Health care workers in emergency departments should discuss child-trafficking concerns with their patients, emphasizing privacy and confidentiality, according to a new report.
Fear is often the biggest barrier for patients who want to talk, and health care workers can help by increasing agency and providing choices for disclosure, a group of emergency-medicine specialists and pediatricians write in Pediatrics.
“We see patients in the pediatric ED on a daily basis that are at high risk of being trafficked, but it often is not readily apparent,” said lead author Dr. Carmelle Wallace of the University of Alabama at Birmingham.
The majority of trafficking survivors access health care, she said, most likely at emergency departments. Even if patients don’t want to disclose their personal situation, health care workers can discuss trafficking overall and offer resources.
“We have the opportunity to approach potential trafficking survivors in a sensitive and supportive manner that may lead to improved access to vital resources for survival,” she told Reuters Health by email. “For some, we may be their only opportunity to tell someone or access safety.”
Dr. Wallace and colleagues interviewed 17 survivors of child trafficking to create a survivor-derived framework for pediatric emergency departments to talk with their patients. During the interviews, researchers showed a video that depicted a routine emergency-department visit and asked how and when staff might have the best conversations.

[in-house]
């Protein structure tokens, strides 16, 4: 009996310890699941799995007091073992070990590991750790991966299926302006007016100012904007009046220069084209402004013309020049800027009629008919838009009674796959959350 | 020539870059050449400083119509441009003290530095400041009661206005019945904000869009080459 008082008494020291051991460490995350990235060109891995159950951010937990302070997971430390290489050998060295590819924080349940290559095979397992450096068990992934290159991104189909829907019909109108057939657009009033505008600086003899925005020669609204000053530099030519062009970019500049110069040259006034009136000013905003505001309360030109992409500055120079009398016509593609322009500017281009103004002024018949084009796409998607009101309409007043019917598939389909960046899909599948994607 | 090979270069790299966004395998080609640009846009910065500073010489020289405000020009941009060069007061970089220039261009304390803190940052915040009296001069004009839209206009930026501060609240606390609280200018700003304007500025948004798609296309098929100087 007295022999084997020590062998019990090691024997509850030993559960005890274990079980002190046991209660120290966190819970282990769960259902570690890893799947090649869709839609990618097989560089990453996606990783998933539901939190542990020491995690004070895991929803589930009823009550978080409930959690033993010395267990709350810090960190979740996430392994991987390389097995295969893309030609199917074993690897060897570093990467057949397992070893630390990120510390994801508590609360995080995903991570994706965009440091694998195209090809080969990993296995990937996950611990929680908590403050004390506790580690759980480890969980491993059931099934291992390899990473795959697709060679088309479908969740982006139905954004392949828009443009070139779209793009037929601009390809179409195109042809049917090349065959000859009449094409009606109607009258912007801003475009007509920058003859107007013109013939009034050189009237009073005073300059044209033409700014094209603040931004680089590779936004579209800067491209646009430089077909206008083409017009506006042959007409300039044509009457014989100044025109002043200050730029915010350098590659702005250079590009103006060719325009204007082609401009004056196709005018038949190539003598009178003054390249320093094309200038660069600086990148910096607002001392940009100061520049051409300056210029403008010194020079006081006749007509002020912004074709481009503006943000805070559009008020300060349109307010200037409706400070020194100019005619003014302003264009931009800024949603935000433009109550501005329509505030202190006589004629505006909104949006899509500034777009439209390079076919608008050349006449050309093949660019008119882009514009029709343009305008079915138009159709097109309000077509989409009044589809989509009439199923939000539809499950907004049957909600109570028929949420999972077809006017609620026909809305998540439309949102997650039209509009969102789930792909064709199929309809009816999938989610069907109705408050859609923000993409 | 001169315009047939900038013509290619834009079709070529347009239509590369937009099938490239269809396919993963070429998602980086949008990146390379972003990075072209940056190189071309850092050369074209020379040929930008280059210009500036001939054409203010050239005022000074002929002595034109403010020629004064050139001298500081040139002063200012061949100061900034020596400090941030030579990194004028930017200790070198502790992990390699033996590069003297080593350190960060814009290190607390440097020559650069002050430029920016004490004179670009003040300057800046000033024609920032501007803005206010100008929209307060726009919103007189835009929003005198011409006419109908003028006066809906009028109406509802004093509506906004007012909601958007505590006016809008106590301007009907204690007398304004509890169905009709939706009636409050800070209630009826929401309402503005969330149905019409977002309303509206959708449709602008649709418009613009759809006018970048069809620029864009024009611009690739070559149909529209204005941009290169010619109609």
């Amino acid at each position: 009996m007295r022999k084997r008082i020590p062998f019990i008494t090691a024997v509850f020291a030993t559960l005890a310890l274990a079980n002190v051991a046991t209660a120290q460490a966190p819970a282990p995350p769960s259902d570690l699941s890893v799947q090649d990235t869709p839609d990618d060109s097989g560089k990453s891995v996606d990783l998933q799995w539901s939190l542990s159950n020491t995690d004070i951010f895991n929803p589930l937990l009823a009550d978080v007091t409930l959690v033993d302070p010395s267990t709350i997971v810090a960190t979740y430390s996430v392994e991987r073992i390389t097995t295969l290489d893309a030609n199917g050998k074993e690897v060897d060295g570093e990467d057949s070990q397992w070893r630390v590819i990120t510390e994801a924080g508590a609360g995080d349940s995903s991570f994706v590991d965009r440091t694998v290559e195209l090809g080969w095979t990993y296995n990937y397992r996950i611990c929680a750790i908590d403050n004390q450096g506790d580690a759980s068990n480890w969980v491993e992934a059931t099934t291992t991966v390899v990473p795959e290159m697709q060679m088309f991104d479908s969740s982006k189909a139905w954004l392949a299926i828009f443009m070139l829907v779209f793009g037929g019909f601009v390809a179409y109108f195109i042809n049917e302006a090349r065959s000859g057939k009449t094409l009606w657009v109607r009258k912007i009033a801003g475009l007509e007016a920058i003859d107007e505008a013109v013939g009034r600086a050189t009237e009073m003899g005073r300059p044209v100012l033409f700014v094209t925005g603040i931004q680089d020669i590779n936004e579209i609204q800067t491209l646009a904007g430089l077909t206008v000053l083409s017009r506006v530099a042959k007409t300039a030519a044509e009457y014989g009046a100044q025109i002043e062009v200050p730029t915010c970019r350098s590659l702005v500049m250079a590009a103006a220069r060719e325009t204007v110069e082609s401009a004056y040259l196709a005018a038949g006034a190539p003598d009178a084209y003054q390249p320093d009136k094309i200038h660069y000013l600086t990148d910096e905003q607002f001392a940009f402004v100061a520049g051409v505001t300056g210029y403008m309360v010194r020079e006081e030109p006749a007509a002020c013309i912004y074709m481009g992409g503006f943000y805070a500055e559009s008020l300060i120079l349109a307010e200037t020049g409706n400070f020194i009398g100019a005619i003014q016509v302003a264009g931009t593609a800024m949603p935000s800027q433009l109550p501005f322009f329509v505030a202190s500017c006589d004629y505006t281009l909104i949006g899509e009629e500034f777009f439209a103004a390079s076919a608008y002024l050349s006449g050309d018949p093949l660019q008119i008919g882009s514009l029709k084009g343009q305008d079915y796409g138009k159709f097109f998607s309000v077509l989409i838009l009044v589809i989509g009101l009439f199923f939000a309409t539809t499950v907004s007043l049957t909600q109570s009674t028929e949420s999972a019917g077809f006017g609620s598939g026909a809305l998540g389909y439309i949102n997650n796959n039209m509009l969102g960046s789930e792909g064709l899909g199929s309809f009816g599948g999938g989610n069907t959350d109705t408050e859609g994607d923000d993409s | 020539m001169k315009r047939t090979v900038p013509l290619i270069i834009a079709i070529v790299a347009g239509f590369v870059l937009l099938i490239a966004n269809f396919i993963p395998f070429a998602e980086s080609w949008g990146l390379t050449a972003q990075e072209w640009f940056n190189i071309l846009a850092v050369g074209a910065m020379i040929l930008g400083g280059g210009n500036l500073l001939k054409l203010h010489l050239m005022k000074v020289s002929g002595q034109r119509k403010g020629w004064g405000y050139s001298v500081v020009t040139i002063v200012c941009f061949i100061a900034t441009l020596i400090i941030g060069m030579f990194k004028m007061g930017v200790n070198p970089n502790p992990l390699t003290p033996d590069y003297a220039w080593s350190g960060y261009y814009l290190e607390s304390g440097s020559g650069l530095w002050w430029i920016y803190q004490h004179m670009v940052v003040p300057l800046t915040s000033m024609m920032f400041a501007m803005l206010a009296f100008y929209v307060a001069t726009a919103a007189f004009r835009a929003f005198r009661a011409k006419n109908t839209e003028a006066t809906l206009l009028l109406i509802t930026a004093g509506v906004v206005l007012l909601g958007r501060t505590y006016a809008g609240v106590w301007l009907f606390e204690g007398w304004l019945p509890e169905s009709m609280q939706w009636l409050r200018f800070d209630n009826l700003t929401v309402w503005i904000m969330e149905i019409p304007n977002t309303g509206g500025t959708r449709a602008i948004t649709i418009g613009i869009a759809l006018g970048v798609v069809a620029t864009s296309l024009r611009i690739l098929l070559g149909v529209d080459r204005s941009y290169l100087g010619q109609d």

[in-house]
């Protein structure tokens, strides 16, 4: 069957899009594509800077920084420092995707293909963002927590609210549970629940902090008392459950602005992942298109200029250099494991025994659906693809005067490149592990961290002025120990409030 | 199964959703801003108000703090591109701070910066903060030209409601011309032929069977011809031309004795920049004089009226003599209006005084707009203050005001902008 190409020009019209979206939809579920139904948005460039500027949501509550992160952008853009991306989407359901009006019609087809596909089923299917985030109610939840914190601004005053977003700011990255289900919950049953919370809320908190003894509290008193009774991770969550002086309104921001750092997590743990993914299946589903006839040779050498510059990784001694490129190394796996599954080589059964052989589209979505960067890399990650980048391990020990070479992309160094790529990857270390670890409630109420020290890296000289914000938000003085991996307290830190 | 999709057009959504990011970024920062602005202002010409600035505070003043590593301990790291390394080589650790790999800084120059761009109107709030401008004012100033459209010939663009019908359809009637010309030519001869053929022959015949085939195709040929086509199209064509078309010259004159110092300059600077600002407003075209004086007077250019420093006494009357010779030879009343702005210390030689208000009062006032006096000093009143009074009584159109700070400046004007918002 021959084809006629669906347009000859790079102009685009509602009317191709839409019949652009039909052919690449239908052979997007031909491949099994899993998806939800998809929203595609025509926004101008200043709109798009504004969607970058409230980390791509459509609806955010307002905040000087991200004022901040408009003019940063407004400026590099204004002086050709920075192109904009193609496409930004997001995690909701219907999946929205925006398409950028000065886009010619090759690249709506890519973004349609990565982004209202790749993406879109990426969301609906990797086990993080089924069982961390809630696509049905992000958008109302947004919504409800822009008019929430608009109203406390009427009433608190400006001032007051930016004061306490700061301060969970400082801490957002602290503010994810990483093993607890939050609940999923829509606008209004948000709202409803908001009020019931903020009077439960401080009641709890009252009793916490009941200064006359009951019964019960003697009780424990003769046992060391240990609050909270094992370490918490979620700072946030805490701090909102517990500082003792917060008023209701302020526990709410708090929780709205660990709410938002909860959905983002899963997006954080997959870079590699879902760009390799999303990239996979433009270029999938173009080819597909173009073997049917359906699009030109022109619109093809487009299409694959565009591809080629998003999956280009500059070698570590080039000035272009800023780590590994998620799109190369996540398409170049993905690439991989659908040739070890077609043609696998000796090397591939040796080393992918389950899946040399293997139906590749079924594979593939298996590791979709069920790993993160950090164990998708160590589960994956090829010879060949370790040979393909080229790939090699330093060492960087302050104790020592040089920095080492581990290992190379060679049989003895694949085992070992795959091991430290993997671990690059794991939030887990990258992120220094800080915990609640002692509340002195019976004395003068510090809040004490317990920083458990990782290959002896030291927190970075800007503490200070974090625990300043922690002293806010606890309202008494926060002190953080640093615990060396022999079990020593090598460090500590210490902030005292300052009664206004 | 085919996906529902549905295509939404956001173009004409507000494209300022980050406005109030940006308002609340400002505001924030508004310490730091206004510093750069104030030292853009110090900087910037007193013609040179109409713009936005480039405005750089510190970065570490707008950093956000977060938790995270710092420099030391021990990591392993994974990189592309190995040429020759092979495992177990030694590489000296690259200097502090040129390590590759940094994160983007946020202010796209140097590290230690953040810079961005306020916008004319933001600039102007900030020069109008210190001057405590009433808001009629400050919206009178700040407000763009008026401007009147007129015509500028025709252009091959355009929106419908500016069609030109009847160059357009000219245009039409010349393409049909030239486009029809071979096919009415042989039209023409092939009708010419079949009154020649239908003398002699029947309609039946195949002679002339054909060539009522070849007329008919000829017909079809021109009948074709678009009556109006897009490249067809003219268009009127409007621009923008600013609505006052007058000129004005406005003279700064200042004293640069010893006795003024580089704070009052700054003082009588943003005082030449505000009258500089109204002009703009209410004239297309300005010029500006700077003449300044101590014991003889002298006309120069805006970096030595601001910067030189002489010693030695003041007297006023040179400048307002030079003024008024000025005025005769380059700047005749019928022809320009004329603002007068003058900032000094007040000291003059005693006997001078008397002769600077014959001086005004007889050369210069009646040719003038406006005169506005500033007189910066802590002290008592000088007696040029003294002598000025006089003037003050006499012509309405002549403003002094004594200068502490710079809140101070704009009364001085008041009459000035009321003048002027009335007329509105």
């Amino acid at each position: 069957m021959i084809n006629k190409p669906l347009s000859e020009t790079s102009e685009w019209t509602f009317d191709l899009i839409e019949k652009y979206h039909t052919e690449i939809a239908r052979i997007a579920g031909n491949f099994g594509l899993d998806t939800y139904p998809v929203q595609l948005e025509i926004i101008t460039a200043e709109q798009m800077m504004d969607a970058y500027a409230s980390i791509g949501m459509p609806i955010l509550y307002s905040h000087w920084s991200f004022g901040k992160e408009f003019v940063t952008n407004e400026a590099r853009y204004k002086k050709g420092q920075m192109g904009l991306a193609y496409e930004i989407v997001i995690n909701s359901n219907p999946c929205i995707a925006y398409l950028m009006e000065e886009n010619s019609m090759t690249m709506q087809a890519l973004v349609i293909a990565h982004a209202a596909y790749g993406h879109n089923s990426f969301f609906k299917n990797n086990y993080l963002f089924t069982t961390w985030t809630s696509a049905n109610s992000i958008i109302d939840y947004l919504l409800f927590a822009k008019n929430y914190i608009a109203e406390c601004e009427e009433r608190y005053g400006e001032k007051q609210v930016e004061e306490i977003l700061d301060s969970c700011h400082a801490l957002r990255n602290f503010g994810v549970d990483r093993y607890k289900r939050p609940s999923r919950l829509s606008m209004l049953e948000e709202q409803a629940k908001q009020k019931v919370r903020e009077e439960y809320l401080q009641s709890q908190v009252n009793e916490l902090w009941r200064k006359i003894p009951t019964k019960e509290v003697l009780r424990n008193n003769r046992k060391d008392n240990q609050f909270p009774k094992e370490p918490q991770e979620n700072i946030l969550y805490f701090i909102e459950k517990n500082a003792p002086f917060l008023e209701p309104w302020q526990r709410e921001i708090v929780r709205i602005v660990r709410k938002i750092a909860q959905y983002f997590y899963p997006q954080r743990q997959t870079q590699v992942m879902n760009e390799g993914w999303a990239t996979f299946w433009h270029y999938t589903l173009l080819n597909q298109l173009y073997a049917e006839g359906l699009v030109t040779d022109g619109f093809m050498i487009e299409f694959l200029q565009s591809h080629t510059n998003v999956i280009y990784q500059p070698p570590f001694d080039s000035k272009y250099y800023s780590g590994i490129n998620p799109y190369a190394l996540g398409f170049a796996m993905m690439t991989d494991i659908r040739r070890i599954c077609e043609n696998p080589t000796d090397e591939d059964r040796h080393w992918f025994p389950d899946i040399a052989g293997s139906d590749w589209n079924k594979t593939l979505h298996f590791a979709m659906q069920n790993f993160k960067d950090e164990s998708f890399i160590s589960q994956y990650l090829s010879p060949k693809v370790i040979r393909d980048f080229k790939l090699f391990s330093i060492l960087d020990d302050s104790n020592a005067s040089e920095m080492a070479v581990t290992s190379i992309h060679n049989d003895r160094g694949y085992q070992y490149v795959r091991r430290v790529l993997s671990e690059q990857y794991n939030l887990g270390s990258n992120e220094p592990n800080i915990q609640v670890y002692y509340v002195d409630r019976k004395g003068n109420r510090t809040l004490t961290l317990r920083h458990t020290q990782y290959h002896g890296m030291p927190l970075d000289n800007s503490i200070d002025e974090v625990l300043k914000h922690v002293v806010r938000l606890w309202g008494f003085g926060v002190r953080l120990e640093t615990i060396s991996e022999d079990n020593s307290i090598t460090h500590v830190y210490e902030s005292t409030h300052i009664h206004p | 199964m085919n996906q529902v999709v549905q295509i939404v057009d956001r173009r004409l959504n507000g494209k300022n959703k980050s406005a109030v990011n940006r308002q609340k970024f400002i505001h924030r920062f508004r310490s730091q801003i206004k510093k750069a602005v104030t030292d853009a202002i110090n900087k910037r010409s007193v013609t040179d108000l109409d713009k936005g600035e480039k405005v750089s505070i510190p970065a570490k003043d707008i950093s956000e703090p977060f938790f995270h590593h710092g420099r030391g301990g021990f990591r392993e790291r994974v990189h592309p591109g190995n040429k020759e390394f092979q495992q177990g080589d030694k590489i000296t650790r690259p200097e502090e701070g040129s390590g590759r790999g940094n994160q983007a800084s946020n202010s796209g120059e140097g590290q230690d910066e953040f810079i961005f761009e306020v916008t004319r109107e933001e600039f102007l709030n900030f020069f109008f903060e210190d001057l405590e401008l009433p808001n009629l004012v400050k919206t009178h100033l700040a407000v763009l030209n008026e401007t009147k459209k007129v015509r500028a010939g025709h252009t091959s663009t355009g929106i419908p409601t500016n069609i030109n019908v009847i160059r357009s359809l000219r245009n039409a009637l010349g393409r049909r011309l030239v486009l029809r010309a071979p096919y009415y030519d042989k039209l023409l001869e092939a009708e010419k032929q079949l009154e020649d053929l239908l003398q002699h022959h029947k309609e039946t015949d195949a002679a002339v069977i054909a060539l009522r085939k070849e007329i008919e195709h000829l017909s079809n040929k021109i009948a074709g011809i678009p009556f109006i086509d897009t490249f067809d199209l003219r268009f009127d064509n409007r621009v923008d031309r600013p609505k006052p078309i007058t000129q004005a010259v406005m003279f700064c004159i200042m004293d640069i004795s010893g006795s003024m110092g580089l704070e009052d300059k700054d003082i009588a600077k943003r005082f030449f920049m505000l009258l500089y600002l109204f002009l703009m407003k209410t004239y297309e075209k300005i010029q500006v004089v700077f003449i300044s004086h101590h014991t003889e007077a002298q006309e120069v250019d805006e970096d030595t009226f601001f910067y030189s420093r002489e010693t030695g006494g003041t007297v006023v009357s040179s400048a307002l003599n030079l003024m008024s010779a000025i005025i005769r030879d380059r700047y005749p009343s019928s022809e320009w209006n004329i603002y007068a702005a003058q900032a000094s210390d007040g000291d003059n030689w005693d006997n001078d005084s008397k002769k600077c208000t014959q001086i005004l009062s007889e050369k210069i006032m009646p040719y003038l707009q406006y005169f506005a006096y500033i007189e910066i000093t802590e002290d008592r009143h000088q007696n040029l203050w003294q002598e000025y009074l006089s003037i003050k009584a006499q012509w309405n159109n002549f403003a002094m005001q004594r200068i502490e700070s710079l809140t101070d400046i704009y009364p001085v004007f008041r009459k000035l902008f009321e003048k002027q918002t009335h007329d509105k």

All of the participants – 88 percent female – said they want health care workers to ask about trafficking and don’t think it’s harmful or retraumatizing. However, fear was the major barrier, including social and legal implications. They worried that health care workers might judge them, that they wouldn’t be believed or that their situation could get worse.
Health care workers could address fear by emphasizing confidentiality, privacy and agency and approaching patients in a direct, sensitive and nonjudgmental way, according to the interviewees.
“They should say, ‘This is a safe space,'” one participant said. “That’s the word I’d been looking for the whole time I was at the emergency room for six hours or so. I didn’t know if I was safe.”
In addition, specific changes to the emergency-department setup could help with these conversations, they said, including a choice of room, seating and lighting to feel comfortable.
Several participants said they arrived at the emergency department with their trafficker and never had alone time with a doctor or nurse to express their concerns. They desired a genuine, personal connection with a health care worker and preferred to talk to their doctor or nurse rather than being transferred to a social worker.